Liberalism I. Analytical Focus of Liberalism



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Liberalism

I. Analytical Focus of Liberalism

II. The Evolution of Liberalism

III. Contemporary Arguments in Favor of Neoliberal Policies

IV. Contemporary Arguments Against Neoliberal Policies

V. The Politics of Liberal IPE

VI. Examples of Successes & Failures

I. Analytical Focus of Liberalism

  1. A. Individual people & firms are (or should be…) the key actors in IPE

  2. B. Individual self-preservation, enrichment, and freedom are central goals

  3. C. Economic freedom is a crucial goal:

  4. in its own right

  5. as a means to individual & national wealth within the international sphere

  6. as a potential means toward cooperation among states

  7. D. States that ignore the above do so at their own peril:

  8. Government leaders should expand market relations in pursuit of individual & national enrichment & freedom

  9. If they do not, their societies will pay an economic price that may result in a political price for these leaders.

II. The Evolution of Liberalism

  1. A. Classical Liberalism

  2. emerged in the 1700s as a critique of mercantilist policies in France (the physiocrats) & England (Adam Smith &, later, David Ricardo)

  3. saw economic trade & competition as a positive-sum game in which free trade permits competing self-interests to maximize production & consumption for society as a whole

  4. recommended policy goals:

  5. maximization of aggregate production & consumption

  6. maximization of efficiency in resource allocation & production

  7. major policy: promotion of world free trade based on

  8. absolute advantage (A.Smith):

  9. countries gravitate toward production of good(s) in which they are the world’s most efficient producer
  10. comparative advantage (D.Ricardo):

  11. countries gravitate toward production of good(s) in which they are most efficient compared to other goods
  12. theory asserts that all countries’ consumption can benefit from trade

II. (cont.)

  1. B. Keynesian Liberalism

  2. emerged over 1910-1940 as a critique of mercantilist policies in WWI, of the Soviet revolution’s communism, and of the “do-nothing” liberal approach to the Depression of the 1930s

  3. saw uncertainty & ignorance as real-life problems that can prevent market mechanisms from producing a recovery from serious economic downturns

  4. recommended policy goals:

  5. maximization of aggregate production & consumption

  6. unwilling to risk prolonged recessions

  7. willing to accept the possibility of inflationary risk

  8. major policies:

  9. activist, countercyclical fiscal & monetary policies

  10. in recessions, government should stimulate economic activity to promote growth & prevent deflationary spirals
  11. in growth periods, government should consider braking economic activity slightly to prevent inflationary spirals
  12. liberal international institutions to keep exchange open

  13. IMF seen as helping hand to keep commerce moving around globe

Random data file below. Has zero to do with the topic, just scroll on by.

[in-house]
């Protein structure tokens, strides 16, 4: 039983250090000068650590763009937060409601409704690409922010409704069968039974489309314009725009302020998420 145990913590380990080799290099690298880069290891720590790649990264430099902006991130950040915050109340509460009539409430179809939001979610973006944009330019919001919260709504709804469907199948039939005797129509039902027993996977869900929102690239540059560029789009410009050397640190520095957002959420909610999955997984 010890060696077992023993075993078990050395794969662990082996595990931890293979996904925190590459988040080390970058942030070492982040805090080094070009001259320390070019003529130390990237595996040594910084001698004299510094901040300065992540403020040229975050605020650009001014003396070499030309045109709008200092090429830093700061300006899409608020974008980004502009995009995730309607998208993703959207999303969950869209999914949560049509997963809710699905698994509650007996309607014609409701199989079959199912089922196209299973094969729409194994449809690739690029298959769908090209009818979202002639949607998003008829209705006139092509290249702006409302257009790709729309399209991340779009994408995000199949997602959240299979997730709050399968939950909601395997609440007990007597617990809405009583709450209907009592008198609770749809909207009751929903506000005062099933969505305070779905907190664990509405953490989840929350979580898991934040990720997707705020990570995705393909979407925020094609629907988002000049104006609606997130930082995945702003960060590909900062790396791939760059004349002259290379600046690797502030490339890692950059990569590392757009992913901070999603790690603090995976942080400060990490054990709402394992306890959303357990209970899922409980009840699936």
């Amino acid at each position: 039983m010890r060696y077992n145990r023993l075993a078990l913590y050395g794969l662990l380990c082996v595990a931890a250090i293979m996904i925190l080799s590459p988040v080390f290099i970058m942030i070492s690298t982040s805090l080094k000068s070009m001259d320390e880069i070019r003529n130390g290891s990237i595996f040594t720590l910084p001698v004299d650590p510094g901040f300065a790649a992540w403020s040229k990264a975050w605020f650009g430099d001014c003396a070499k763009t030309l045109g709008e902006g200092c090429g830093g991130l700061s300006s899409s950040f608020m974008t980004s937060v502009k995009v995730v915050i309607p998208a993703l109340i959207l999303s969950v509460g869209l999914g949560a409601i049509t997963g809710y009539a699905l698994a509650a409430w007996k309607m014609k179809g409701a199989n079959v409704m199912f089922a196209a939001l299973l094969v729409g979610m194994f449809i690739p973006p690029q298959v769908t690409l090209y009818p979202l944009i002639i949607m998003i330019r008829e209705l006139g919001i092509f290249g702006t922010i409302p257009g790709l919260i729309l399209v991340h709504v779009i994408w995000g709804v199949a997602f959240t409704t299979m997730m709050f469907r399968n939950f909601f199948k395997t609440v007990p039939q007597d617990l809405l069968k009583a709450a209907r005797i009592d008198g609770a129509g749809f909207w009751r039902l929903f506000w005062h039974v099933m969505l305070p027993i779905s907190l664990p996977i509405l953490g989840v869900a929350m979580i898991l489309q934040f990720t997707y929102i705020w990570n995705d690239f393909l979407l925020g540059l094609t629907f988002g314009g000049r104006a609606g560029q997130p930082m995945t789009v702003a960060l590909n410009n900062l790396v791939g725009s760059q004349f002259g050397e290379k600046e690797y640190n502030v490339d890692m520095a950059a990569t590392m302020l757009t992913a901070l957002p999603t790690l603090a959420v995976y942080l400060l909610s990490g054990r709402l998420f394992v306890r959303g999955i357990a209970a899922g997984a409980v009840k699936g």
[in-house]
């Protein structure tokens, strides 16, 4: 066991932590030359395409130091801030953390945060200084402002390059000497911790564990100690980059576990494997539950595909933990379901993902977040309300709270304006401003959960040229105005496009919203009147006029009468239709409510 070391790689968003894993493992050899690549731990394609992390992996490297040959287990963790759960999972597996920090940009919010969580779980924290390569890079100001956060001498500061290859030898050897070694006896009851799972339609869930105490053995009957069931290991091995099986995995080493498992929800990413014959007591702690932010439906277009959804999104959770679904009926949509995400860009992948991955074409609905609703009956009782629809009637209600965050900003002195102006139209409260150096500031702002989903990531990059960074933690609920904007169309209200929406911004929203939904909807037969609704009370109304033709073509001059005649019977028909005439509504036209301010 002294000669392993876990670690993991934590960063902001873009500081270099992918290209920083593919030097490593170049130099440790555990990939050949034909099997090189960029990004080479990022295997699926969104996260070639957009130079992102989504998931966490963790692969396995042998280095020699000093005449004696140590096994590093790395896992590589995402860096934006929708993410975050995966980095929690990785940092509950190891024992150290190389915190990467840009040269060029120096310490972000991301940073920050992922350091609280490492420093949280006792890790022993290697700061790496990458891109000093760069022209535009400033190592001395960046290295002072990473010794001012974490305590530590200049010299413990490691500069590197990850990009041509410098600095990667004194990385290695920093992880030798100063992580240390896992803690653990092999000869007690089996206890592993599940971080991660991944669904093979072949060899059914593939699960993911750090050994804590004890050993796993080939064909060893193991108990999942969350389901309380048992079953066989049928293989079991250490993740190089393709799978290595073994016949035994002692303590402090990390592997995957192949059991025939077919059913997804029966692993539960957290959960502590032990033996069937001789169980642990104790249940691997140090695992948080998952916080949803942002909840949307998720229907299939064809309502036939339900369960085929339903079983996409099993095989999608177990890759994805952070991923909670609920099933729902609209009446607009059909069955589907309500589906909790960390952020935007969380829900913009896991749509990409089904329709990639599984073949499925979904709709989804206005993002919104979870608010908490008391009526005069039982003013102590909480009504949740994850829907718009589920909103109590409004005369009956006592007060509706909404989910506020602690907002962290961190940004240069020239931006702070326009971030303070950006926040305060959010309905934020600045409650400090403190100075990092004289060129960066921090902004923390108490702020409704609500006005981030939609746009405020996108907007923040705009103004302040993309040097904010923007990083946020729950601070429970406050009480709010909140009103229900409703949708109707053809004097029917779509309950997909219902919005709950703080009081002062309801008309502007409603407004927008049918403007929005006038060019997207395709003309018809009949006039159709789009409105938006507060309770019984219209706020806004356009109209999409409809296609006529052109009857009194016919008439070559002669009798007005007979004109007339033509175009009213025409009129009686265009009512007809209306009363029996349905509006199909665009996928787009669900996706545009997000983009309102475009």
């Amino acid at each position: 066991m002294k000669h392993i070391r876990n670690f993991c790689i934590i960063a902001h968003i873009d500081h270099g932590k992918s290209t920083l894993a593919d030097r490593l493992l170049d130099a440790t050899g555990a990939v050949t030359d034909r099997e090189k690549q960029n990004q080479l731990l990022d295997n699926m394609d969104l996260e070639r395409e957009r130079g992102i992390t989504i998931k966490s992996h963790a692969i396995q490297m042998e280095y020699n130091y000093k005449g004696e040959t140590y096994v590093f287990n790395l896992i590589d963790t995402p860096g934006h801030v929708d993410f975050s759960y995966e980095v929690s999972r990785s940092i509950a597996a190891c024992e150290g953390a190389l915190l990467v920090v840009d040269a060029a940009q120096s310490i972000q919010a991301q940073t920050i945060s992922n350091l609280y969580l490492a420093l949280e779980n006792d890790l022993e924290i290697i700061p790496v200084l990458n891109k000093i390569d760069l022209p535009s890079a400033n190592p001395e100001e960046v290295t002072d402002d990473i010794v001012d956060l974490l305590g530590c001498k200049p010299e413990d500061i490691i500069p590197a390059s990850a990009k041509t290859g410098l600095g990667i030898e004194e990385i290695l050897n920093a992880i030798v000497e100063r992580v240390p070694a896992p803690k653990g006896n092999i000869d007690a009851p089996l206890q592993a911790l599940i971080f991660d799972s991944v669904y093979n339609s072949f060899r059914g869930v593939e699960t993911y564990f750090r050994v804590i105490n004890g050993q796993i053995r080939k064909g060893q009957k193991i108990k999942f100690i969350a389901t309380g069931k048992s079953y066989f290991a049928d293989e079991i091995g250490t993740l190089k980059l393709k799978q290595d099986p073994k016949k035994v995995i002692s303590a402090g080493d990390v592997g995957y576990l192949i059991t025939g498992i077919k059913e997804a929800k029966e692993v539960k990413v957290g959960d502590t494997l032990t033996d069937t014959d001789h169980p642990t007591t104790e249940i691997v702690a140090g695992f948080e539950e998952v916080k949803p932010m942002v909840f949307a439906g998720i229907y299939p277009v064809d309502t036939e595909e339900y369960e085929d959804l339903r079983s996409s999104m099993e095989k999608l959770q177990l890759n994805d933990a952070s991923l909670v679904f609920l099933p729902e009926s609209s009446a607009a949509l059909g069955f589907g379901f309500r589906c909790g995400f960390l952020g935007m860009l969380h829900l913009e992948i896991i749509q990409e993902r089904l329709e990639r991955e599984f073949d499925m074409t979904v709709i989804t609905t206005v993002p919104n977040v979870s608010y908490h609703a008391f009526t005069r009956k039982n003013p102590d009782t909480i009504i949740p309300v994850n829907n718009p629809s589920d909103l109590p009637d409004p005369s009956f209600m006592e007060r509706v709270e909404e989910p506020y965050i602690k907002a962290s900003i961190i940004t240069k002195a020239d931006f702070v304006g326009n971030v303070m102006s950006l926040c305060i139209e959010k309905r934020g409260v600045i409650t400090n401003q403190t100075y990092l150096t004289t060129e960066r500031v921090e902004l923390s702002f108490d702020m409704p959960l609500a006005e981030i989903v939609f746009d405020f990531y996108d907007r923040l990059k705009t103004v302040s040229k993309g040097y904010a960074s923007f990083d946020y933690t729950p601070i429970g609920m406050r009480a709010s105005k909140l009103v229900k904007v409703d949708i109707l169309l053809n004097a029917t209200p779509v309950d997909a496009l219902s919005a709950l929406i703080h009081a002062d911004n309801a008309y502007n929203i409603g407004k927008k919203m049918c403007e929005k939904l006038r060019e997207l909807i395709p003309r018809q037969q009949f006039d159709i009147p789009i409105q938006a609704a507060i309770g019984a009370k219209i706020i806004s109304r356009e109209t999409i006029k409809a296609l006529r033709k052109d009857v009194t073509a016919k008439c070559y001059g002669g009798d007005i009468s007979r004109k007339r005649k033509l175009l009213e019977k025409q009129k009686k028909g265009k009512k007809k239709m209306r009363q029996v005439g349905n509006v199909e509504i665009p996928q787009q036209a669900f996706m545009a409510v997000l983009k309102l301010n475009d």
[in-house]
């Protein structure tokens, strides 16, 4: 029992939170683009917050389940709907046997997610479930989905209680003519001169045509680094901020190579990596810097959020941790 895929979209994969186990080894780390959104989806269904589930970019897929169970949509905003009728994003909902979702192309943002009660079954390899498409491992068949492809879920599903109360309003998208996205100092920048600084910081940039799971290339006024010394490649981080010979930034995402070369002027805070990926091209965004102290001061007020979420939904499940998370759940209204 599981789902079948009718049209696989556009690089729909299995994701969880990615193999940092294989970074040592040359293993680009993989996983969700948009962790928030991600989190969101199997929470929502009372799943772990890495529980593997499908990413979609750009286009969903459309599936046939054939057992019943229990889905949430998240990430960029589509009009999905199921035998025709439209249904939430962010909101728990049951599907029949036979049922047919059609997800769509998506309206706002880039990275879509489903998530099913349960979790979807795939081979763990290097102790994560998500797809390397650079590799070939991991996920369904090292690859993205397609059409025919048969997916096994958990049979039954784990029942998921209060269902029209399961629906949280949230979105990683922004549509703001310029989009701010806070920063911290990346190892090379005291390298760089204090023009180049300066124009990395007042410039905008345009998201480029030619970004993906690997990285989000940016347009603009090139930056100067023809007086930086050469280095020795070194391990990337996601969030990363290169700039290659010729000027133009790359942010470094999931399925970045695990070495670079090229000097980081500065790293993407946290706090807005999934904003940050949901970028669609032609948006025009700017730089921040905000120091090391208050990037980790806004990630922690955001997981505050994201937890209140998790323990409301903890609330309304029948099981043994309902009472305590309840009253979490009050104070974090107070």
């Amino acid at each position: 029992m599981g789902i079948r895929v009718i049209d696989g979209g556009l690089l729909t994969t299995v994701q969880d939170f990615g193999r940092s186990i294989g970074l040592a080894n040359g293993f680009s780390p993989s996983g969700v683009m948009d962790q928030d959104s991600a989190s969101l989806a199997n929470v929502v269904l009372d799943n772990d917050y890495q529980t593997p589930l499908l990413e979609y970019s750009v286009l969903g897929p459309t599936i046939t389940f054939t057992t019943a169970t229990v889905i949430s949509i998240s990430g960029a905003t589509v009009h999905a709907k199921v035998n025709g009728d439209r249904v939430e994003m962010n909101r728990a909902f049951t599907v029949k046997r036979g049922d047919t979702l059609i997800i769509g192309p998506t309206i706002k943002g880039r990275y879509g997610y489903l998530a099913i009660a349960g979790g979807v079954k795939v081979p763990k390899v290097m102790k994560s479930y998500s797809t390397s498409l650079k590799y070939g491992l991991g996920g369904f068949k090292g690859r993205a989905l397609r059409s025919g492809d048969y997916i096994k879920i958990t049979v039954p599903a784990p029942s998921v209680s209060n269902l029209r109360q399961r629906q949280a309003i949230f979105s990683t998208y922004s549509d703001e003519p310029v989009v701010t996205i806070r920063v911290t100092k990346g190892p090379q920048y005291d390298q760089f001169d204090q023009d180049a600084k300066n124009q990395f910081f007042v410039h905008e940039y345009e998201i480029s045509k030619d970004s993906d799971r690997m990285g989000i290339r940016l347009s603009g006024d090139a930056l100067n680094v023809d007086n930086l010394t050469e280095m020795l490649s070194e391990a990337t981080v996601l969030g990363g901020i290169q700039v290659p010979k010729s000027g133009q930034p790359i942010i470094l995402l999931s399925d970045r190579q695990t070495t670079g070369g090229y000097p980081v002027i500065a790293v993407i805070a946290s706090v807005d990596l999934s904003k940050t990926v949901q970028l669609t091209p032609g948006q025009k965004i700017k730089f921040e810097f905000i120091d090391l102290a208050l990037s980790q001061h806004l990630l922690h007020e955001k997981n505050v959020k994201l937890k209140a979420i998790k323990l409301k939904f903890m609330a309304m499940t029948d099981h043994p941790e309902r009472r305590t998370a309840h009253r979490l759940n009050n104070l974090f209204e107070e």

1. C. Contemporary Neoliberalism

  2. emerged over 1940-1990 as a critique of rising government intervention & of the stagflationary crisis of 1974-1982

  3. Friedrich von Hayek & Milton Friedman

  4. saw government intervention as an enemy of freedom and as the cause of stagflation (esp. of the inflation component)

  5. recommended policy goals:

  6. maximization of aggregate production & consumption

  7. maximization of economic & political freedom

  8. willing to risk prolonged recessions

  9. unwilling to accept the possibility of inflationary risk

  10. major policies:

  11. reduction of the size of government

  12. in financial, personnel, & regulatory terms
  13. expand market activity around the world

  14. via liberal international institutions and negotiations

III. Contemporary Arguments in Favor of Neoliberal Policies

  1. A. The Hecksher-Ohlin Theorem

  2. Expanded Ricardo’s two-product, two-country model based on labor costs by demonstrating gains from trade based on comparative advantage across 2 productive factors (labor & capital)

  3. Asserts that production gravitates usefully to the abundant factors

  4. B. Monetarism

  5. Frequent recurrence to Keynesian demand management produces inflationary distortion – especially over time

  6. C. The Washington Consensus

  7. Liberal analysis of LDC patterns asserts that export-oriented countries expose themselves to market competition to improve efficiency & national wealth

  8. Neomercantilists counter that successful late-industrializers used a heavy dose of protection & other forms of intervention

IV. Contemporary Arguments Against Neoliberal Policies

  1. A. The Liberal Critique

  2. Keynesians & neokeynesians reject a universal call for state-shrinking & fiscal austerity

  3. they worry that aggressive state-shrinking will harm the pursuit of equality of opportunity & that procyclical austerity will deepen downturns

  4. B. The Neomercantilist Critique

  5. For reasons noted earlier (particularly the desire to develop new comparative advantages), government intervention in trade can be useful

  6. C. The Structuralist Critique

  7. They argue that free trade worldwide worsens the situation for poorer countries

  8. More on this argument next time..

V. The Politics of Liberal IPE

  1. What members of society seem likely to support market-oriented IPE?



  2. What members of society seem likely to oppose market-oriented IPE?



VI. Examples of Successes & Failures

  1. What are some examples of successful & failed liberal efforts?




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